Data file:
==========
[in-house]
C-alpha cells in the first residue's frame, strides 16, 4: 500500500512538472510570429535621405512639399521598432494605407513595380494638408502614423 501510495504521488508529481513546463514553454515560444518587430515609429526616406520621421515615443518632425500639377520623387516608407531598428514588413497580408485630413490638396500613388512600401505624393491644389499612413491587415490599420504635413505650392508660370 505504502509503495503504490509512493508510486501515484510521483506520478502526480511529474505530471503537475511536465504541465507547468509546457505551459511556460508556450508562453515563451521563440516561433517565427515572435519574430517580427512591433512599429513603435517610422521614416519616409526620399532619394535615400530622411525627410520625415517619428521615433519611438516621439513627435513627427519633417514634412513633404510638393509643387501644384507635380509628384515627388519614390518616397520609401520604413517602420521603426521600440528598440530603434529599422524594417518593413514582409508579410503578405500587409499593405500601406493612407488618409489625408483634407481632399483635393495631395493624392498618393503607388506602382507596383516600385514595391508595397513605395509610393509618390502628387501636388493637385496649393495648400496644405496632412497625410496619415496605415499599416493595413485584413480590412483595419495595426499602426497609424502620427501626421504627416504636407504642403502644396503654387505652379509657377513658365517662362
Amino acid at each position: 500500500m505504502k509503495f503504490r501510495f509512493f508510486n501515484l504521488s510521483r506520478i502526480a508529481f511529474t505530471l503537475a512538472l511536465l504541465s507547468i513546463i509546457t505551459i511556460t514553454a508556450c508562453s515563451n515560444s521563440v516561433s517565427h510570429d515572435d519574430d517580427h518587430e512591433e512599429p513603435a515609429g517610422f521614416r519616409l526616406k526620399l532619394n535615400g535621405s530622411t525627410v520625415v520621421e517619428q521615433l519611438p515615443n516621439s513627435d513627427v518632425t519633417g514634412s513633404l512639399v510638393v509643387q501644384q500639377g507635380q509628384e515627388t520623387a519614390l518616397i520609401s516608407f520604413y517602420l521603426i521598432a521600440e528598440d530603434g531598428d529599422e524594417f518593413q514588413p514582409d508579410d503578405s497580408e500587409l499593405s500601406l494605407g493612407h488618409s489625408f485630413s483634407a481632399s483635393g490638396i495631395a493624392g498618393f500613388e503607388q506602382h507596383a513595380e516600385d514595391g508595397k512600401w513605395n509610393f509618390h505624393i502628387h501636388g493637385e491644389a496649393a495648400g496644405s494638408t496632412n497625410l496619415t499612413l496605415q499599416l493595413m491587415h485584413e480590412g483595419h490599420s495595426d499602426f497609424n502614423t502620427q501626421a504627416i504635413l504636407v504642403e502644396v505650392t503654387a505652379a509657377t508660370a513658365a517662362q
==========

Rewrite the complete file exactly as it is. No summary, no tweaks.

[in-house]
C-alpha cells in the first residue's frame, strides 16, 4: 500500500512538472510570429535621405512639399521598432494605407513595380494638408502614423 501510495504521488508529481513546463514553454515560444518587430515609429526616406520621421515615443518632425500639377520623387516608407531598428514588413497580408485630413490638396500613388512600401505624393491644389499612413491587415490599420504635413505650392508660370 505504502509503495503504490509512493508510486501515484510521483506520478502526480511529474505530471503537475511536465504541465507547468509546457505551459511556460508556450508562453515563451521563440516561433517565427515572435519574430517580427512591433512599429513603435517610422521614416519616409526620399532619394535615400530622411525627410520625415517619428521615433519611438516621439513627435513627427519633417514634412513633404510638393509643387501644384507635380509628384515627388519614390518616397520609401520604413517602420521603426521600440528598440530603434529599422524594417518593413514582409508579410503578405500587409499593405500601406493612407488618409489625408483634407481632399483635393495631395493624392498618393503607388506602382507596383516600385514595391508595397513605395509610393509618390502628387501636388493637385496649393495648400496644405496632412497625410496619415496605415499599416493595413485584413480590412483595419495595426499602426497609424502620427501626421504627416504636407504642403502644396503654387505652379509657377513658365517662362
Amino acid at each position: 500500500m505504502k509503495f503504490r501510495f509512493f508510486n501515484l504521488s510521483r506520478i502526480a508529481f511529474t505530471l503537475a512538472l511536465l504541465s507547468i513546463i509546457t505551459i511556460t514553454a508556450c508562453s515563451n515560444s521563440v516561433s517565427h510570429d515572435d519574430d517580427h518587430e512591433e512599429p513603435a515609429g517610422f521614416r519616409l526616406k526620399l532619394n535615400g535621405s530622411t525627410v520625415v520621421e517619428q521615433l519611438p515615443n516621439s513627435d513627427v518632425t519633417g514634412s513633404l512639399v510638393v509643387q501644384q500639377g507635380q509628384e515627388t520623387a519614390l518616397i520609401s516608407f520604413y517602420l521603426i521598432a521600440e528598440d530603434g531598428d529599422e524594417f518593413q514588413p514582409d508579410d503578405s497580408e500587409l499593405s500601406l494605407g493612407h488618409s489625408f485630413s483634407a481632399s483635393g490638396i495631395a493624392g498618393f500613388e503607388q506602382h507596383a513595380e516600385d514595391g508595397k512600401w513605395n509610393f509618390h505624393i502628387h501636388g493637385e491644389a496649393a495648400g496644405s494638408t496632412n497625410l496619415t499612413l496605415q499599416l493595413m491587415h485584413e480590412g483595419h490599420s495595426d499602426f497609424n502614423t502620427q501626421a504627416i504635413l504636407v504642403e502644396v505650392t503654387a505652379a509657377t508660370a513658365a517662362q